## Circuits and Qubits

Let’s take a look at the core abstractions that, for the most part, serve as immutable containers for various quantum primitives. The top-level primitive is called `Circuit`

. Each circuit can be thought of as a container for one `QubitRegister`

—a group of qubits (`Qubit`

)—and a sequence of quantum operations (`Op`

).

Circuits can be combined sequentially:

```
val newCircuit = Circuit(H(0)).combine(Circuit(CNOT(0, 1))
```

`QubitRegister`

is a collection of qubits. It can be initialized directly with qubits of your choosing:

```
QubitRegister(Qubit.one, Qubit.fiftyFifty, Qubit.zero)
```

You can also use a binary string or an integer to initiate it:

```
QubitRegister("1001")
// is equivalent to
QubitRegister(9)
```

The register uses a little-endian ordering of bits, meaning that the qubit on the right is the first qubit in the circuit (its index is `0`

).

All circuits come with an implicit qubit register where all qubits are initialized at $\lvert0\rangle$. The number of qubits is based on the highest operation index. For example, `Circuit(H(5))`

will be initialized with a register of six qubits (index starts at zero). You can always specify a custom register by applying `withRegister`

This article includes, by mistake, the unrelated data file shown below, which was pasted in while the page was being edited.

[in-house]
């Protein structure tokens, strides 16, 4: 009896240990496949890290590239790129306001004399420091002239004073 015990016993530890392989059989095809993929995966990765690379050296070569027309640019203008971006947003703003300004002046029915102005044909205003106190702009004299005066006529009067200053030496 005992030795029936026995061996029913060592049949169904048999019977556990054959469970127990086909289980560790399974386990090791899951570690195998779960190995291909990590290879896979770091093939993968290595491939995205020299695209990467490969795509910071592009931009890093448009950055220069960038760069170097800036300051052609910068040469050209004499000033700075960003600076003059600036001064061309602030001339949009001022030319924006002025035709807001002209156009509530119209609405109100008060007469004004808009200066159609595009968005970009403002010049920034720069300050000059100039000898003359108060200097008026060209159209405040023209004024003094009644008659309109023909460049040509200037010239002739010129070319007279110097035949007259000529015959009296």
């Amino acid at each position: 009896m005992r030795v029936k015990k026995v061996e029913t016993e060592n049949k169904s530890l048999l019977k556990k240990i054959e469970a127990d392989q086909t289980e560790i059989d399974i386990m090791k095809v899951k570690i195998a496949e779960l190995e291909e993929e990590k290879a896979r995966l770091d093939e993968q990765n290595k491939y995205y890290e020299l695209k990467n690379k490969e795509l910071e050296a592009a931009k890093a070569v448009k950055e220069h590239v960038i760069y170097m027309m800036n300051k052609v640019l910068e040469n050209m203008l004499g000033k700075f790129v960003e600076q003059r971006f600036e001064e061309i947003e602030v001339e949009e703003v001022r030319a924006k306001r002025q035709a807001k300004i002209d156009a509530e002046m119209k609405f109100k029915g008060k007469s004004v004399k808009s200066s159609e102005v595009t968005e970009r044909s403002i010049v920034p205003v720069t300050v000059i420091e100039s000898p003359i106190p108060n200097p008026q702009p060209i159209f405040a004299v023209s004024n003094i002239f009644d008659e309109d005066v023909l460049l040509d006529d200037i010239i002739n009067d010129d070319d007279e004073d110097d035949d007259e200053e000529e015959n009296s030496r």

to your circuit:

```
Circuit(CNOT(0, 2)).withRegister(QubitRegister(Qubit.one, Qubit.zero, Qubit.zero))
Circuit(CNOT(0, 2)).withRegister(Qubit.one, Qubit.zero, Qubit.zero)
Circuit(CNOT(0, 2)).withRegister("100")
Circuit(CNOT(0, 2)).withRegister(4)
```

Qubits are immutable containers with two `Complex`

numbers describing their quantum state:

$\alpha$ and $\beta$ match `Qubit`

`a`

and `b`

parameters. Since these parameters represent qubit probabilities their squares have to add up to one:

`Complex`

case class is a convenient container to represent real and imaginary components of a complex number. Lots of framework methods and case classes work with `Complex`

numbers. In performance-sensitive places, like the `Superposition`

state and gate computations, `Array[Float]`

is used instead. This is done to optimize for garbage collection and general memory usage during quantum computations.

All qubits in the register have to be accessed by their index in the underlying sequence. For easy access to the actual numerical indexes `Circuit`

has a helper property `indexes`

.

Qubits implement the `Labeled`

trait, which means that you can apply a unique string label to any qubit:

```
val testQubit = Qubit.one("test")
val messageQubit = Qubit(Complex(0.8), Complex(0.6), "message")
```

Labels are useful for when you need to quickly differentiate between qubits and when you look at the final classical register readouts after the measurement.